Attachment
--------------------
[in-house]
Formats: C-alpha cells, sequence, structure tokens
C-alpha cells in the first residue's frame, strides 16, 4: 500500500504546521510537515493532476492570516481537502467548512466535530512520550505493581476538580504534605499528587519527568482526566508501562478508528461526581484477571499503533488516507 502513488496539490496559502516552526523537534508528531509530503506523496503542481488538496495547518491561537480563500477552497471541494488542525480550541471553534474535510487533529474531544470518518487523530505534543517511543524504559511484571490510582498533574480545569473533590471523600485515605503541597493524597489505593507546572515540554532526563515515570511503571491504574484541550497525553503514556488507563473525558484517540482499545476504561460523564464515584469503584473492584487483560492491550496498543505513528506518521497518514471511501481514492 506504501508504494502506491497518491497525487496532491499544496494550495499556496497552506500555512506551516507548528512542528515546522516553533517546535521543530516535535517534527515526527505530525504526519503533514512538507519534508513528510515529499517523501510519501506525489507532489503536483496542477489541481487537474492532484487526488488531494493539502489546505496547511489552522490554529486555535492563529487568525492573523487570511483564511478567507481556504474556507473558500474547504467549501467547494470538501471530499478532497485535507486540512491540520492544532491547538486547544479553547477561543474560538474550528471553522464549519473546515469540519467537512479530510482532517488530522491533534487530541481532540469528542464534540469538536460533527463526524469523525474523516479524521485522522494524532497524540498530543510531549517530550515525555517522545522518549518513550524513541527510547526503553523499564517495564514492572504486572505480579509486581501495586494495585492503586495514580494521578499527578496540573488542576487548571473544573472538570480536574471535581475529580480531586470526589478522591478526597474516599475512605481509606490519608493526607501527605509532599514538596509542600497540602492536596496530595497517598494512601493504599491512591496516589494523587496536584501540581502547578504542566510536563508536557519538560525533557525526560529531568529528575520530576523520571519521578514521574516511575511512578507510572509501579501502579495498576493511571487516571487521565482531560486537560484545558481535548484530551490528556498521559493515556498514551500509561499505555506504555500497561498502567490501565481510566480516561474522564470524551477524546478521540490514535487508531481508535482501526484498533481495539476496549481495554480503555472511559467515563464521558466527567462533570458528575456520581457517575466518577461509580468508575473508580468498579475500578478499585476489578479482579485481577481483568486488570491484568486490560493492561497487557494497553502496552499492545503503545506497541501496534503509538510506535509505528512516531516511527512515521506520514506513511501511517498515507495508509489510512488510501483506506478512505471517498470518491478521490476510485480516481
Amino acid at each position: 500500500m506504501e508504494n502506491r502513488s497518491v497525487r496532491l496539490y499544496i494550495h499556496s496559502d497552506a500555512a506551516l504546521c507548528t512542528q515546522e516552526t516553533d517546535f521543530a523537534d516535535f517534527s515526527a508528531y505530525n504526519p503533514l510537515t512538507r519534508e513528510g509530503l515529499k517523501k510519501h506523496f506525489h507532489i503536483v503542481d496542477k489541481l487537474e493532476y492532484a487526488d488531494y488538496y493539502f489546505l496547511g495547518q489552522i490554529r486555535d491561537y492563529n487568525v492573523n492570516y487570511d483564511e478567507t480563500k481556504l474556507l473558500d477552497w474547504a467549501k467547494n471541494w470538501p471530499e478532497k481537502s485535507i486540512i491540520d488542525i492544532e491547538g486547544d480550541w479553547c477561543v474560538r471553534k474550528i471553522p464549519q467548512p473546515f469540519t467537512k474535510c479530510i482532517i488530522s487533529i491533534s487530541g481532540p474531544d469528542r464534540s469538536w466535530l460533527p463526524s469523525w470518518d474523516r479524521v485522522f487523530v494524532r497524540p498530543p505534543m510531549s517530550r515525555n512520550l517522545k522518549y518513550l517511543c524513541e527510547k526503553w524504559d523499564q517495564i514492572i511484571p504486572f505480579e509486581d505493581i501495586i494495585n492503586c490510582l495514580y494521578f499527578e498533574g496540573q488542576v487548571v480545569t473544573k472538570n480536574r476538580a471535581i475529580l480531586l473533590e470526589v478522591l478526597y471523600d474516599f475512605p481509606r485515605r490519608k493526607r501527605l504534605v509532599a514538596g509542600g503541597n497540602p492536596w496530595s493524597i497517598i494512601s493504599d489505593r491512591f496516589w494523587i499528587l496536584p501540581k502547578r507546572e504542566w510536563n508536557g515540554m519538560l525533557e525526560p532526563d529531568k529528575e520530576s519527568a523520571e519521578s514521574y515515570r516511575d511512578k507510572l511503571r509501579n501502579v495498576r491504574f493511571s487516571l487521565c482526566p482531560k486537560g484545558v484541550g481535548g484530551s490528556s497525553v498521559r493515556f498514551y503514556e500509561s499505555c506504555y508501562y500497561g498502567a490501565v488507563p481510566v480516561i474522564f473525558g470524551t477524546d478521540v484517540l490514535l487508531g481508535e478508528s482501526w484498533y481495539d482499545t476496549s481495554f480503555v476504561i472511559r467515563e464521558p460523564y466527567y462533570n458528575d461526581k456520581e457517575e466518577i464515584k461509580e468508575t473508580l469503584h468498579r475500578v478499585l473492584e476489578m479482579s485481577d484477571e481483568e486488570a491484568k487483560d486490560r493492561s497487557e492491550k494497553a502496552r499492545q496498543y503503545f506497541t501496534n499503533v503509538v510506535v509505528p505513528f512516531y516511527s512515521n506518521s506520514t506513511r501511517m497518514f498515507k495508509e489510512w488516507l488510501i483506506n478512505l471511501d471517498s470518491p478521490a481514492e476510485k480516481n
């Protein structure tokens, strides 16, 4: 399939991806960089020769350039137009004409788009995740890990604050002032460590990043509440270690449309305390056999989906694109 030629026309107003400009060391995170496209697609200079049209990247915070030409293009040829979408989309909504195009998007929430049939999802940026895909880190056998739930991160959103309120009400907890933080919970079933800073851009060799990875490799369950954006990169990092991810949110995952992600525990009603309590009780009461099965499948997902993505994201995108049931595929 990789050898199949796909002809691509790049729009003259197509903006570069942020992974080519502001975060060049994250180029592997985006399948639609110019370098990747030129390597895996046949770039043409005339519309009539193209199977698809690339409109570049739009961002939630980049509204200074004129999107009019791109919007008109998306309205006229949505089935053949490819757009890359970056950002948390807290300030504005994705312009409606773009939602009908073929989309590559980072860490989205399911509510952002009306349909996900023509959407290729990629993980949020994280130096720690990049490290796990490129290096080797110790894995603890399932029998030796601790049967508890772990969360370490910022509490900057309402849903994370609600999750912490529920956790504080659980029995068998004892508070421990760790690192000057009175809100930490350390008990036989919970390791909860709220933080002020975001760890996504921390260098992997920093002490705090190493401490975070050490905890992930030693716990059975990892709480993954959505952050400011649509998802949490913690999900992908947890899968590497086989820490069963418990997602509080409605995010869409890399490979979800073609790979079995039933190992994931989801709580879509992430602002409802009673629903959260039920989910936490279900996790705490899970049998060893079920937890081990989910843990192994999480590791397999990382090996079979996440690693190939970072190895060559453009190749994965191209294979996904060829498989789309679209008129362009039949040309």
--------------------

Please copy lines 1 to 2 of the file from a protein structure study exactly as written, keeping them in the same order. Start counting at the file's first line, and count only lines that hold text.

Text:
[in-house]
Formats: C-alpha cells, sequence, structure tokens